By KATELYN HOWARD

Reoccurring sights on a college campus include students riding their bikes or organizations handing out flyers, but another common sight at the University of Oklahoma is vapor clouds, which are often accompanied by scents like mango or creme.

Whether walking to class or studying in the library, an increasing number of students can be found using electronic cigarettes like the brand JUUL, but efforts to decrease nicotine use among minors and young adults might change this.

JUUL devices, which hit the market in 2015, can be used discretely since they resemble in both style and size a USB flash drive. JUULpods, which are cartridges that are placed into the top of the device, contain a salt-based nicotine e-liquid formula, according to JUUL’s website. When the e-liquid is heated, the vapor is generated and inhaled.

The nicotine in one JUULpod is equivalent to a whole pack of cigarettes, but about 37 percent of 15- to 24-year-old JUUL consumers are unaware of whether the product contains nicotine, according to the Oklahoma Tobacco Settlement Endowment Trust.

In November, the U.S. Food and Drug Administration Commissioner Scott Gottlieb said in a statement that the agency is seeking to have all flavored e-cigarette products, other than tobacco, mint and menthol, “sold in age-restricted, in-person locations and, if sold online, under heightened practices for age verification.”

Two days before this announcement, JUUL Labs CEO Kevin Burns said in a statement that the company would discontinue selling fruit and desert-flavored JUULpods to retailers and will only sell them to stores that scan IDs to ensure the customer is 21-years-old. For online purchases, the company will use more age-verification measures.

Alex Weeks, a 21-year-old Norman resident, said he started smoking cigarettes when he was 15 and started using e-cigarettes when he was 18. He used the JUUL for about four months and would use about one JUULpod a day, with mint being his favorite flavor.

“It was nice to feel that rush to the head and that tingling sensation again after not feeling that from smoking for a long time,” said Weeks.

He still alternates between vaping and smoking cigarettes

According to the Annals of Internal Medicine, more than half of e-cigarette users are under the age of 35-years-old, and consumption is the highest among 18- to 24-year-olds with about 2.8 million users in this age range.

JUUL is more popular than any e-cigarette brand made by big tobacco companies, according to the Oklahoma Tobacco Settlement Endowment Trust. Garrett Lee, an associate at the vaporizer store The Intake in Norman, said about every 3 out of 5 customers buys JUULpods or a similar pod system. He said people of all ages purchase JUUL products at the store, but many are 18- to 20-year-olds.

The Intake is about four miles away from OU. A pack of four JUULpods cost about $16, according to JUUL’s website.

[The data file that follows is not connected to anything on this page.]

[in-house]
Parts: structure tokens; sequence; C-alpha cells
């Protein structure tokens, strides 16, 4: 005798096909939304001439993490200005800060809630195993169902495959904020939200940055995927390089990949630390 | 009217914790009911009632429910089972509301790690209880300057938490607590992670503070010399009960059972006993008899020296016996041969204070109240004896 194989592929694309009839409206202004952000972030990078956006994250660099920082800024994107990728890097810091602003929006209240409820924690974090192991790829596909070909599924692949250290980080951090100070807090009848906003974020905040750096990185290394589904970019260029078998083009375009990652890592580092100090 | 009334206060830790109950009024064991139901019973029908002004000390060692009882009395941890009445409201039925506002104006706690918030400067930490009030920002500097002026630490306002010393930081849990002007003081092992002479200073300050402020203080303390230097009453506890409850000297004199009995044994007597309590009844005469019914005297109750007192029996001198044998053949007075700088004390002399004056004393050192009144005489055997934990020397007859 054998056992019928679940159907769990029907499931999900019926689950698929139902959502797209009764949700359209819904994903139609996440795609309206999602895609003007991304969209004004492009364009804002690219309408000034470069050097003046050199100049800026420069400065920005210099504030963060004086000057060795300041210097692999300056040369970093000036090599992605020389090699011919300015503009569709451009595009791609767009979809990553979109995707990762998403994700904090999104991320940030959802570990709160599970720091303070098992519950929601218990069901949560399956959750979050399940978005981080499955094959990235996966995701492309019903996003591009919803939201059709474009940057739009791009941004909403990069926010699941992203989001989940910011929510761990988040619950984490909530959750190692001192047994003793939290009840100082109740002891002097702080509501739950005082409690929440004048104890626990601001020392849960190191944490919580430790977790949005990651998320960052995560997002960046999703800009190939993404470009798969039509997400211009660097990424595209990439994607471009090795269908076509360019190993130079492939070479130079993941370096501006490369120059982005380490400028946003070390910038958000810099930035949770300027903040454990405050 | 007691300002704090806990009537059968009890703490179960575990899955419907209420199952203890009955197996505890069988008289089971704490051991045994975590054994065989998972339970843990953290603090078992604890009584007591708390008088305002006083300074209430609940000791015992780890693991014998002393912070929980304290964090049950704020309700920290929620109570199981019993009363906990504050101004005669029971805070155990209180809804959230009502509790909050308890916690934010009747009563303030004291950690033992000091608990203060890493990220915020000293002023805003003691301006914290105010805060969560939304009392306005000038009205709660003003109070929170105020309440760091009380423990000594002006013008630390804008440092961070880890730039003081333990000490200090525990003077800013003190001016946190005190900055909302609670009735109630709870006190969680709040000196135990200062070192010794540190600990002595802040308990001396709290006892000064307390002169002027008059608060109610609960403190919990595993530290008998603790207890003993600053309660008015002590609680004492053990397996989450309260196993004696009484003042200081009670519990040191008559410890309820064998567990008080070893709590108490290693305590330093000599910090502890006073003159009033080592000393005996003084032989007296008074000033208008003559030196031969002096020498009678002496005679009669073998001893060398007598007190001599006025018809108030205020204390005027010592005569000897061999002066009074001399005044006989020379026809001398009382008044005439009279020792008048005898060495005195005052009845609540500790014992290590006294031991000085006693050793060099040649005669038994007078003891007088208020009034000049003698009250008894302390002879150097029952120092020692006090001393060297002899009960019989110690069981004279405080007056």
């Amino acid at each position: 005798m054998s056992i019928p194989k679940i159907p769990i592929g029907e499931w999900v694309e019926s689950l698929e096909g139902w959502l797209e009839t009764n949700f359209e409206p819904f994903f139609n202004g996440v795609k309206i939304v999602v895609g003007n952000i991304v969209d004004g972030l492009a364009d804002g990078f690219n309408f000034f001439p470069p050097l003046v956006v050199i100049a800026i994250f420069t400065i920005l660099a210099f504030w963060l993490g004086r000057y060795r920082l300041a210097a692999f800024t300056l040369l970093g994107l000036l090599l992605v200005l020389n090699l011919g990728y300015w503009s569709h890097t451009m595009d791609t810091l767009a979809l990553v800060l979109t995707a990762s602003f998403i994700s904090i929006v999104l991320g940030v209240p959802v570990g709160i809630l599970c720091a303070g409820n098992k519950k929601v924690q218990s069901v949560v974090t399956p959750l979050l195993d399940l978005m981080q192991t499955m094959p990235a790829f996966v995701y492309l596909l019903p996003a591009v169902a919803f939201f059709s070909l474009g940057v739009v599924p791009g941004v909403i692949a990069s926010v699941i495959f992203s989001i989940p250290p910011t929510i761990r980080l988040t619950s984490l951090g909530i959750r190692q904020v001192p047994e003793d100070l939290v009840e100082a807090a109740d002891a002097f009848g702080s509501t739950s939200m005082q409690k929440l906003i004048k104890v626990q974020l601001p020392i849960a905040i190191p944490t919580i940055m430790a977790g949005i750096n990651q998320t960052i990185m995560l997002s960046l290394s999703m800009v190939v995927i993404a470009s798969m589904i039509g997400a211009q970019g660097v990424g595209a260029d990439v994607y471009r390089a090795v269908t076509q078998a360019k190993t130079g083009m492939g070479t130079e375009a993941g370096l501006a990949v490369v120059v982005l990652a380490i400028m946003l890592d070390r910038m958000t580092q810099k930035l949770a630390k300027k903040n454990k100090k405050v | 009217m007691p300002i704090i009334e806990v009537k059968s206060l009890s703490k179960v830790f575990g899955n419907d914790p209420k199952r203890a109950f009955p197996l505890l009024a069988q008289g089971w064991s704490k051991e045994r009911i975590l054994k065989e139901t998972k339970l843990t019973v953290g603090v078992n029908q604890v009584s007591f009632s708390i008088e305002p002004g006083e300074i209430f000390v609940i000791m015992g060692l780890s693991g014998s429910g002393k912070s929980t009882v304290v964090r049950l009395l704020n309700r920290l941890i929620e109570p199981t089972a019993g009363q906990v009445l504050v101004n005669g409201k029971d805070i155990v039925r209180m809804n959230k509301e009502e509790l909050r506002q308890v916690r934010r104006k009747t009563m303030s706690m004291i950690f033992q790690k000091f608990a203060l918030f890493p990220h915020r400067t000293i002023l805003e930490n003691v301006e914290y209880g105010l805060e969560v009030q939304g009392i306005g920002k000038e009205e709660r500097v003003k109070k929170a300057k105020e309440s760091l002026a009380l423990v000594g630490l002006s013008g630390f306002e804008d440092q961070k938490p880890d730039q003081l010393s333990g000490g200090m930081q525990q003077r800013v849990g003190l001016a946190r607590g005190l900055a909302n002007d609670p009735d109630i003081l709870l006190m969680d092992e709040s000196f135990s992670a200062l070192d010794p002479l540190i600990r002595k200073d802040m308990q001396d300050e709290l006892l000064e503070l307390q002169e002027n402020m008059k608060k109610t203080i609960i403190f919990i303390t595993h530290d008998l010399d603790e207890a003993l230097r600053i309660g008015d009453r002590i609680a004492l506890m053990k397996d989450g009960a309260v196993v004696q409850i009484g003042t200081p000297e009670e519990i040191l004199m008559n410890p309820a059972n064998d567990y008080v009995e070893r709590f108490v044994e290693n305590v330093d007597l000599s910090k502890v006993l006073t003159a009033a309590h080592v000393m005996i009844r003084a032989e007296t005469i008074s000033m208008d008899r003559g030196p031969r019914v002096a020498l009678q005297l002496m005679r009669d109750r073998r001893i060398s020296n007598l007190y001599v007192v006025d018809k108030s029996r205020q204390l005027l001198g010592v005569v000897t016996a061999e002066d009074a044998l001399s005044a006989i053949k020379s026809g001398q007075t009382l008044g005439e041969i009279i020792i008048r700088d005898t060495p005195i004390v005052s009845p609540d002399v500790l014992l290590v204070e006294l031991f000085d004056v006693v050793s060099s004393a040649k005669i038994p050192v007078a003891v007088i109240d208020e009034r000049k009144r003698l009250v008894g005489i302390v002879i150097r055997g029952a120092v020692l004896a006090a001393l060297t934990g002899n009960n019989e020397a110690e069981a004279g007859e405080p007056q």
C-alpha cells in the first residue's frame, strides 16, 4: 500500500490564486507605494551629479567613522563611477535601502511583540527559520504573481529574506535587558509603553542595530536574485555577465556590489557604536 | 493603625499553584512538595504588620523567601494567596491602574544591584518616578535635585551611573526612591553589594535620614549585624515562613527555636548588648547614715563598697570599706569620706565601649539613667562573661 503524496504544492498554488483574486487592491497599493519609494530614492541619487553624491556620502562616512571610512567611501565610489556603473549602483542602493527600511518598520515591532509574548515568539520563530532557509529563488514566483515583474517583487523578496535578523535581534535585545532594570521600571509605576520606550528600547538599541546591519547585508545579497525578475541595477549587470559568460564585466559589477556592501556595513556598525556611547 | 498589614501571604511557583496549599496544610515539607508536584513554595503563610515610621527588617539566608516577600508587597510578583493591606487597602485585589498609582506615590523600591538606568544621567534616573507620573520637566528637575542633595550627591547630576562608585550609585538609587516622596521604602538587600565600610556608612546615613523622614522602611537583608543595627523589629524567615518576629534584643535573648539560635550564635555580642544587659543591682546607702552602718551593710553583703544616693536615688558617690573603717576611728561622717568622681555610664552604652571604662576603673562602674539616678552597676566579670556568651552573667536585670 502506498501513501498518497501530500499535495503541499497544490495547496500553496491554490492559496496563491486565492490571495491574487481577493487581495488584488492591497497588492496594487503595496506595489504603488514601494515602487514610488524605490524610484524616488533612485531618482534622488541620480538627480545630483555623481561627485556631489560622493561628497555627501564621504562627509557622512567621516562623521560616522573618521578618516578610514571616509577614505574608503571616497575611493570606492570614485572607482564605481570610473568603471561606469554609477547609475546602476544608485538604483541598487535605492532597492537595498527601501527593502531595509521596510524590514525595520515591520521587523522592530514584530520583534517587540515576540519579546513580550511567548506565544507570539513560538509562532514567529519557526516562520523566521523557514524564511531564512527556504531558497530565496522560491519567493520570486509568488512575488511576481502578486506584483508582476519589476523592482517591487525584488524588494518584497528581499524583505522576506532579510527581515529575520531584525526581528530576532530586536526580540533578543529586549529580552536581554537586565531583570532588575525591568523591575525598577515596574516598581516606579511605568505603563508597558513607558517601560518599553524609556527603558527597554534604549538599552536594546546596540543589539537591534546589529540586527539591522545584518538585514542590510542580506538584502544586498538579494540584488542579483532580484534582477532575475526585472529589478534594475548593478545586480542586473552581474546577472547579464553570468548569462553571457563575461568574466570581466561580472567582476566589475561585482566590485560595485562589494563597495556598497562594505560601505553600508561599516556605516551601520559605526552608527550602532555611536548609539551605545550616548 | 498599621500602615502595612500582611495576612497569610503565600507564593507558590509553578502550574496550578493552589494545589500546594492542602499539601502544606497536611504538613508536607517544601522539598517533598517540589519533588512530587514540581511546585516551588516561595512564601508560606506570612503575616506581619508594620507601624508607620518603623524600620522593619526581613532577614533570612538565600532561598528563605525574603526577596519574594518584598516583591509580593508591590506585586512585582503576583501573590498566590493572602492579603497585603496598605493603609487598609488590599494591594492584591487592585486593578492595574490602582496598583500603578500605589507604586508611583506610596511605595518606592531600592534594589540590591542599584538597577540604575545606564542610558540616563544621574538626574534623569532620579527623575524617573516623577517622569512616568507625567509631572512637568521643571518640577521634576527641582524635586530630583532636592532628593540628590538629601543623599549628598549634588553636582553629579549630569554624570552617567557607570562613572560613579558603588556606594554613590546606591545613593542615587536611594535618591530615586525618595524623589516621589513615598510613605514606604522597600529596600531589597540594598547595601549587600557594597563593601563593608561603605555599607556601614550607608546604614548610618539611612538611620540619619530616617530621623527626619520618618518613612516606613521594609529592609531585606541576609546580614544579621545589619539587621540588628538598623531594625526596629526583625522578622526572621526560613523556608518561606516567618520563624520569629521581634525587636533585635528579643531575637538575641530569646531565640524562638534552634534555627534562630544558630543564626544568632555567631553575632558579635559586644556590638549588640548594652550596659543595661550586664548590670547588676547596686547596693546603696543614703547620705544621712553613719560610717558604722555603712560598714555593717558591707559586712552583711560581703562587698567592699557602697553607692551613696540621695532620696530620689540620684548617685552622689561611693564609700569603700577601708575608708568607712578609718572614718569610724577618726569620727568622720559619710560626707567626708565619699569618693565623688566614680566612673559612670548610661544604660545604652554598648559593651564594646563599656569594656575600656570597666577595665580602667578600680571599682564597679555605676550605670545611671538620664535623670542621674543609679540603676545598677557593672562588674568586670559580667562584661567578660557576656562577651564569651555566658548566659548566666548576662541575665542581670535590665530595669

Lee said the restrictions have not impacted the store’s business yet since they have a large supply of flavored JUULpods. Once their supply is gone, they will have to wait to get an ID scanner and will only be able to sell JUULpod flavors like mango, cucumber, creme and fruit to customers 21-years-old or older. Customers between the ages of 18- to 20-years-old will still be able to purchase mint, tobacco and menthol-flavored JUULpods.

Weeks now uses a cheaper e-cigarette, but he enjoyed using the JUUL since it was small, simple to use and could easily be charged by using a USB port.

“I didn’t have to mess with buying juice and filling it up or anything,” Weeks said. “I would just buy the pods, buy the JUUL and go.”

Julie Bisbee, director of public information and outreach for the Oklahoma Tobacco Settlement Endowment Trust, said it is fair to say e-cigarette usage can be higher in a college town like Norman since it houses a larger number of 18- to 24-year-olds.

Nicotine typically does not have an appealing flavor, Bisbee said, so flavored products ease the harshness. She said placing more restrictions on fruit and desert-flavored nicotine will hopefully lead to fewer young people experimenting with e-cigarettes.

“We know that the person’s brain is still developing until they are 25 so those things that you start doing in adolescents and young adulthood can be hardwired into your brain and make it even more difficult to quit nicotine, which in and of itself is highly addictive,” Bisbee said.

Nicotine can have long-term damaging effects on adolescent brain development and can affect the cardiovascular system, according to the Youth Engagement Alliance For Tobacco Control.

Even though the JUUL and e-cigarettes can be used to help people stop smoking cigarettes, it has also attracted many non-smokers. Out of all e-cigarette consumers, 15 percent never smoked cigarettes, according to the Annals of Internal Medicine.

The Oklahoma Tobacco Settlement Endowment Trust funds services like 1-800-QUIT NOW, which is a 24 hour, seven days a week hotline where tobacco users can call and receive services and free nicotine patches, gum or lozenges. Bisbee said the trust is preparing to launch a campaign about the risk and harm of flavored nicotine products.

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